The Spirit of Missions: Christian Colonization of Territorial Arkansas
This exhibition examines the history and first-hand accounts of interactions between Christian missionaries and Native Americans in the Arkansas Territory in order to help more fully characterize the cultural interactions of Arkansas' history.
Religious and cultural exchange has occurred between European colonizers and native peoples since Columbus first landed in the Americas in 1492. But any act of colonization is not merely a physical or territorial one and never plays out solely in terms of land and resource acquisition. The inevitable mixture of peoples, religion, and culture between colonizer and colonized means that the economy of colonization stands ever hand-in-hand with the culture of colonization.
Christian missionaries were always at the forefront of colonization efforts, and the mission to convert native peoples to Christianity was a staple policy among leading colonial nations. Beside every conquistador stood a Christian, and it was standard to ensure that the first foot ashore in the New World carried a gun while the second carried the Gospel. Though secular colonial powers sought economic wealth and resources, famed 16th century Spanish historian and friar Bartolomé de las Casas argued that “Christ seeks souls, not property” (In Defense of the Indians, 1548).
This missionary zeal and desire to spread the Christian Gospel never disappeared because it is fundamentally and inextricably tied to the culture of Western colonization, and so similar missionary endeavors seen first in the Spanish and French colonization efforts of the 15th to 18th centuries can be seen even in America’s heavily driven westward expansion during the 19th century. The Louisiana Purchase (1803) opened up a massive area of land for American territorial expansion, and of course, one of these territorial lands was the “Arkansaw” Territory, organized in 1819. Since its very earliest days, the Arkansas Territory saw the immigration and residency of multiple Native American tribes, many of them relocated from east of the Mississippi River as a result of treaties signed with the US government between the 1810s and 1830s.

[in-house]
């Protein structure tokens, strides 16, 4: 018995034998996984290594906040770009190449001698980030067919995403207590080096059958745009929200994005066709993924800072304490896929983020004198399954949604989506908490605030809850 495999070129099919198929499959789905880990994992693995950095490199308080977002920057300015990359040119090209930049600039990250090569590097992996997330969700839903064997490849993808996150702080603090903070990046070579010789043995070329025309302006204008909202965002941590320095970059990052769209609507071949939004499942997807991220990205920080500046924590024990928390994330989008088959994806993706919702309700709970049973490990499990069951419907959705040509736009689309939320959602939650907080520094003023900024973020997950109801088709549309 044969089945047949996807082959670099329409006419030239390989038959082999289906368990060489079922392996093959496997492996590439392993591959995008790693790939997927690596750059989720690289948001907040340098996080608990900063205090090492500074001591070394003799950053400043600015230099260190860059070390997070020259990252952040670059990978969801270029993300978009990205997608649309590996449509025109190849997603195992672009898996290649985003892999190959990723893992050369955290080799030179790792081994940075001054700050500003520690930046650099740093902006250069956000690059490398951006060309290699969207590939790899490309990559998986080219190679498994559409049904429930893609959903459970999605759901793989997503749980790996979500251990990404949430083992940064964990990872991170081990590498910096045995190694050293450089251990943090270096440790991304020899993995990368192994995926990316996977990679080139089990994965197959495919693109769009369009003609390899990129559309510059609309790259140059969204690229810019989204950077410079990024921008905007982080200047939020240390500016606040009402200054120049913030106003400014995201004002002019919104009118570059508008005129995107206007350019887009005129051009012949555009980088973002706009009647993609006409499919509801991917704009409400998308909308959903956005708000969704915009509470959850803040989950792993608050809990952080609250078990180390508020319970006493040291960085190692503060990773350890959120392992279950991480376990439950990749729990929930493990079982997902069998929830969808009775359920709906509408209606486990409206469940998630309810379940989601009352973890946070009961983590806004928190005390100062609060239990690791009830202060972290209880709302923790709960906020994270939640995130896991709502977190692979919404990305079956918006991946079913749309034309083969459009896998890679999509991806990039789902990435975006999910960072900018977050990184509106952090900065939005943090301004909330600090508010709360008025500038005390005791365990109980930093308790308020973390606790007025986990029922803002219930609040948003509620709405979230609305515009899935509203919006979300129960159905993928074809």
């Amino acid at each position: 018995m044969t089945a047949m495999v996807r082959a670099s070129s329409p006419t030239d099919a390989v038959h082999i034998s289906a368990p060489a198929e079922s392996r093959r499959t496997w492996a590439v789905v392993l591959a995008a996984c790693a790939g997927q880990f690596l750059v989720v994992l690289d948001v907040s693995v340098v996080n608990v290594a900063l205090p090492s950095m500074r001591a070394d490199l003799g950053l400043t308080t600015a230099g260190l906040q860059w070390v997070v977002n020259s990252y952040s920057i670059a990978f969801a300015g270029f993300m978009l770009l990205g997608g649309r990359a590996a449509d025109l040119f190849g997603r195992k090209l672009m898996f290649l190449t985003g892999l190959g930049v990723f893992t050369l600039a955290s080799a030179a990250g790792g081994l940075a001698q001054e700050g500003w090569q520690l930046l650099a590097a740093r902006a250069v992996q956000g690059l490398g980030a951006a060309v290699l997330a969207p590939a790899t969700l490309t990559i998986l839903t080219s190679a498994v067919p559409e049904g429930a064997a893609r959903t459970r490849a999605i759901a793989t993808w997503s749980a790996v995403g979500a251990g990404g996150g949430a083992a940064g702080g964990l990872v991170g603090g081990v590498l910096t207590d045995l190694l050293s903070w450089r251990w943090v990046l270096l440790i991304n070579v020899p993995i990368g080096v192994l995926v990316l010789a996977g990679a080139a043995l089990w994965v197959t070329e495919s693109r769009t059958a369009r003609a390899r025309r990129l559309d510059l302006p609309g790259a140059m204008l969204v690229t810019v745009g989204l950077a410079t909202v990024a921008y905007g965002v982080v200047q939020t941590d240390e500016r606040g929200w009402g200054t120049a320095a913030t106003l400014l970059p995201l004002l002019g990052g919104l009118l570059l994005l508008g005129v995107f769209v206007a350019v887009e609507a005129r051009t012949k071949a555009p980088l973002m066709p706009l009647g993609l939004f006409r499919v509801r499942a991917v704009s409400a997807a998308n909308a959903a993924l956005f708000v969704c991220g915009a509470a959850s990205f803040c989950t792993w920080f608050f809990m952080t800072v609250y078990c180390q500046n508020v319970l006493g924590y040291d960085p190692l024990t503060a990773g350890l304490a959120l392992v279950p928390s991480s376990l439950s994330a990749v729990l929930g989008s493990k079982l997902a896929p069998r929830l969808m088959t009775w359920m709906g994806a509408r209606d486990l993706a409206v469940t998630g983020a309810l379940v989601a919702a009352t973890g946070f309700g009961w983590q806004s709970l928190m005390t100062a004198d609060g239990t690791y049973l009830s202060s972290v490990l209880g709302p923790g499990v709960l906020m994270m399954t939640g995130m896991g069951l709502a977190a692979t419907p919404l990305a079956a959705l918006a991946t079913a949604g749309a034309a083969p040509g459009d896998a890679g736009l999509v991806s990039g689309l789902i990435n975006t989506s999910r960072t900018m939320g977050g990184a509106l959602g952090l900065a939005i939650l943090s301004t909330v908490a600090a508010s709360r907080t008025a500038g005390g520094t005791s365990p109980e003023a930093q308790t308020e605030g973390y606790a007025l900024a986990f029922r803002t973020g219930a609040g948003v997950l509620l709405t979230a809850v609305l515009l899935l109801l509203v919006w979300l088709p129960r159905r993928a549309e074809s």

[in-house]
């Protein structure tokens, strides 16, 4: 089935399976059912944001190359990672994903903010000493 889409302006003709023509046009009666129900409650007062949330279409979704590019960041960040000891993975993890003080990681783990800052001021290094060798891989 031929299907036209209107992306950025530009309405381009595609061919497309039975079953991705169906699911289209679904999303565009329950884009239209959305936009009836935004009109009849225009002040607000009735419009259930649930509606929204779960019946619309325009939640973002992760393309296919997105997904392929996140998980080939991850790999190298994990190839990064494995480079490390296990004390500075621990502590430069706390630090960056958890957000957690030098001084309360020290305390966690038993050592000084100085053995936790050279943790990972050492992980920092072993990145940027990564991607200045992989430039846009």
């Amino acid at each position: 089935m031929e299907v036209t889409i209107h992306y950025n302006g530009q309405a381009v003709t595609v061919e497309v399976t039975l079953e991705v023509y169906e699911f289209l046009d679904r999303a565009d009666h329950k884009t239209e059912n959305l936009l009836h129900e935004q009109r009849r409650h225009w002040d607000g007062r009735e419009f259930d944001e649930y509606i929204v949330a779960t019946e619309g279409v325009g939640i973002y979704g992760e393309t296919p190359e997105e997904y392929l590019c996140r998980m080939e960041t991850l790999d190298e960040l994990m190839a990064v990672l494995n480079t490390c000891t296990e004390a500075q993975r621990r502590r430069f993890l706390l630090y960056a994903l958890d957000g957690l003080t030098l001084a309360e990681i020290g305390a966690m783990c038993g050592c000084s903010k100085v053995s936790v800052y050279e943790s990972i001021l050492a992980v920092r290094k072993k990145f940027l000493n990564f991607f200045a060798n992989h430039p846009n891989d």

The missionary spirit came to Arkansas shortly after these relocations with a zeal to educate and convert the Native American people. These efforts resulted in a unique cultural and religious clash between the missionaries and Native Americans which called into question the nature of their interaction and how each side conceived of the other. This exhibit looks at some of the history and first-hand accounts of these interactions in an effort both to better characterize this clash of cultures as well as to paint a more complete historical picture in the gallery of Territorial Arkansas.
On display until 2019-11-15 in Special Collections Reading Room Display Case.
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